The Prince and the Showgirl  

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The Prince and the Showgirl (originally called The Sleeping Prince) is a 1957 British-American romantic comedy film starring Marilyn Monroe and Laurence Olivier. Olivier also served as director and producer. The screenplay by Terence Rattigan was based on his 1953 stage play The Sleeping Prince. It was filmed at Pinewood Studios in Buckinghamshire.


The film is set in London in June 1911. George V will be crowned king on 22 June and in the preceding days many important dignitaries arrive. Among those arriving are the 16-year-old King Nicholas VIII of the (fictional) Balkan country of Carpathia, with his father the widower Prince Regent, Charles (Laurence Olivier) and his maternal grandmother the widower Queen of Carpathia, considered to be inspired by King Michael of Romania, Carol II of Romania, and Queen Marie of Romania.

The British government decide that keeping Carpathia in the Triple Entente is critical during the rising tensions in Europe. They find it necessary to pamper the royals during their stay in London, and thus civil servant Northbrook (Richard Wattis) is detached to their service. Northbrook decides to take the Prince Regent out to the musical performance The Coconut Girl. During the intermission, the Prince Regent is taken backstage to meet the cast. He is not particularly interested in engaging with the male actors but extremely interested in the physical charms of Elsie Marina (Marilyn Monroe), one of the performers, and he sends a formal invitation for her to meet him at the Carpathian embassy for supper.

Elsie arrives at the embassy and is soon joined by the Prince Regent, a stiff and pompous man. She expects a large party but quickly realises the Prince's true intentions – to seduce her over a private supper. She is persuaded not to leave early by Northbrook, who promises to provide an excuse for her to escape after supper. The Prince Regent turns his back on her during the supper, taking phone calls and addressing matters of state. He then makes a clumsy pass at her, which she immediately rebuffs. She pointedly explains how inept he is and that she had hoped the Prince was going to sway her with romance, passion and "gypsy violins". The Prince changes his style and tactics, complete with a violinist. The two eventually kiss and Elsie admits she may be falling in love, rebuffing Northbrook's promised feint to help her leave the embassy. Elsie then passes out from the many drinks she consumed before, during and after her semi-solitary supper. The Prince places her in an adjoining bedroom to stay the night.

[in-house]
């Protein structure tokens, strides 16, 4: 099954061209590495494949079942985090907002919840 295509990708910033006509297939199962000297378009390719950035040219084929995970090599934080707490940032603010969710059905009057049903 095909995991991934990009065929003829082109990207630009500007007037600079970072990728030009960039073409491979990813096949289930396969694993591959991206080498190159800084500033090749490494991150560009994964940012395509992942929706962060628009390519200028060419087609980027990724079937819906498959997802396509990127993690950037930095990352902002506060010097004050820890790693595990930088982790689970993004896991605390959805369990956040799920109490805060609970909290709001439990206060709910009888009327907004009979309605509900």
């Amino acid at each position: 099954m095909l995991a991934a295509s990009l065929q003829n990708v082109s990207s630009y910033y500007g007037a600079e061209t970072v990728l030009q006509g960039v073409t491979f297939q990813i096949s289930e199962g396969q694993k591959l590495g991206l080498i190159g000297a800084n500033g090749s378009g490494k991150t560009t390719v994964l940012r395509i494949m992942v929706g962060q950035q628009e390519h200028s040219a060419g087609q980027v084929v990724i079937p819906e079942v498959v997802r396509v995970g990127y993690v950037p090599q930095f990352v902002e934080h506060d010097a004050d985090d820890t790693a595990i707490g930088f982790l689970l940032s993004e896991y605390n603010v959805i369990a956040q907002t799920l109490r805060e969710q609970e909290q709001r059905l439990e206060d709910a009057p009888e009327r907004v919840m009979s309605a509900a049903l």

The following day, Elsie overhears a conversation concerning the young Nicolas' plotting with the German embassy to overthrow his father. Promising not to tell, Elsie then meets the Dowager Queen (Sybil Thorndike), the Prince's mother-in-law, who decides Elsie should join them for the coronation in place of her sick lady-in-waiting. The ceremony passes and Elsie refuses to tell the Prince Regent details of the treasonous plot. Nicholas then invites her to the Coronation Ball, where she persuades Nicholas to draw up a contract in which he confesses his and the Germans' intent, but only if the Prince agrees to a general election. The Prince is impressed and realises that he has fallen in love with Elsie. The morning after the Coronation Ball, Elsie irons out the differences between father and son. Her honesty and sincerity have inspired the Prince to finally show sincere love to his son.

The next day, the Carpathians must leave to return home. The Prince Regent had planned to have Elsie join them. In eighteen months' time, his regency will be over and he will be a free citizen. She reminds him that that is also the length of her music-hall contract. They both realise that much can happen in eighteen months and say goodbye.


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